- The Washington Times - Friday, September 17, 2004

ST. CLOUD, Minn. — President Bush yesterday ridiculed Sen. John Kerry for further muddling his position on Iraq during a radio interview, which bewildered even host Don Imus, an avowed Kerry supporter.

“The radio interviewer concluded: ‘I can’t tell you what he said,’” Mr. Bush told a rally here, drawing laughter and hoots of derision.

The president then said: “Let me be clear: Mixed signals are the wrong signals to send to our troops in the field, the Iraqi people, to our allies, and most of all to our enemies.”

On Wednesday, Mr. Imus asked Mr. Kerry: “Do you think there are any circumstances we should have gone to war in Iraq, any?”

“Not under the current circumstances, no, there are none that I see,” the Massachusetts Democrat replied.

But earlier in the interview, Mr. Imus pointed out that Mr. Kerry voted for a congressional resolution in October 2002 that authorized the president to use military force against Iraq. Last month, the senator said he still would have voted for the resolution, even knowing all of the problems of postwar Iraq.

The contradiction “doesn’t make any sense to me,” Mr. Imus told Mr. Kerry.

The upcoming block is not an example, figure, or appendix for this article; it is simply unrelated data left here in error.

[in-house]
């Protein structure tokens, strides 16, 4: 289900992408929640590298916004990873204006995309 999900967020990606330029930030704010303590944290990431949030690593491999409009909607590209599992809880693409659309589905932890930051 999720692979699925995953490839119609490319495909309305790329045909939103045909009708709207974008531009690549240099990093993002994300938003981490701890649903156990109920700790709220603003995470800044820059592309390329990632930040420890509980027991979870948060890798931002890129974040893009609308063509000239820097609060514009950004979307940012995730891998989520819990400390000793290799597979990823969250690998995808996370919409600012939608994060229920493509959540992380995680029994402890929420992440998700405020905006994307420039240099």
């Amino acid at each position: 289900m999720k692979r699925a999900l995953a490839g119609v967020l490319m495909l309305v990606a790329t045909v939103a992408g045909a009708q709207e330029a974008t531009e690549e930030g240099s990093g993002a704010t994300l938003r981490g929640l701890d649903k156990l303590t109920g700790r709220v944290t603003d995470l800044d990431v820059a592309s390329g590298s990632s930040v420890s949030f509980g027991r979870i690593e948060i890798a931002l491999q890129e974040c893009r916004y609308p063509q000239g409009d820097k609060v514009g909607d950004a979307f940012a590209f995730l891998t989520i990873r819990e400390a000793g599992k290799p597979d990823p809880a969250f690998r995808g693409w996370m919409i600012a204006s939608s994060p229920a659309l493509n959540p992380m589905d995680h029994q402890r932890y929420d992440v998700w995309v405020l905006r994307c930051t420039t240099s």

“Yes, it actually does make sense,” Mr. Kerry replied. “Let me explain it to you.”

He then described the war resolution as a “threat” designed to persuade Saddam Hussein to accept weapons inspectors.

“You needed that threat to be able to make certain you had the inspectors and were going through a process to hold him accountable,” Mr. Kerry said.

The explanation was mocked by the president, who said Mr. Kerry has taken “about eight positions on Iraq” during the course of the presidential campaign.

“And so yesterday, in a radio interview, he tried to clear things up,” Mr. Bush said. “He said there were no circumstances, none under which we should have gone to war.

“Although, he said his own vote to go to war was the right vote, and it was right to hold Saddam Hussein accountable,” he added.

Kerry campaign spokesman Phil Singer tried to turn the flap against the president.

“George Bush is attempting to justify why he rushed to war without a plan, but it’s time for him to start explaining what he’s doing to stabilize the situation on the ground in Iraq,” he said. “His wrong Iraq policies have taken America in the wrong direction, and it’s time for him to come clean with the public about what’s going on.”

But the president continued skewering Mr. Kerry for his various positions on Iraq.

“For the war but wouldn’t provide the funding,” Mr. Bush recalled. “Then he was the anti-war candidate. Then he said, ‘Knowing everything we know today, I’d have done the same thing.’

“Then he said, ‘Well, we’re spending too much money,’” he added. “That’s after he said we weren’t spending enough money.”

The president also accused Mr. Kerry of planning “massive” expenditures to put “the government in control of health care.”

“The nationalization of health care would be wrong for the American citizen,” he told an audience in Blaine, Minn.

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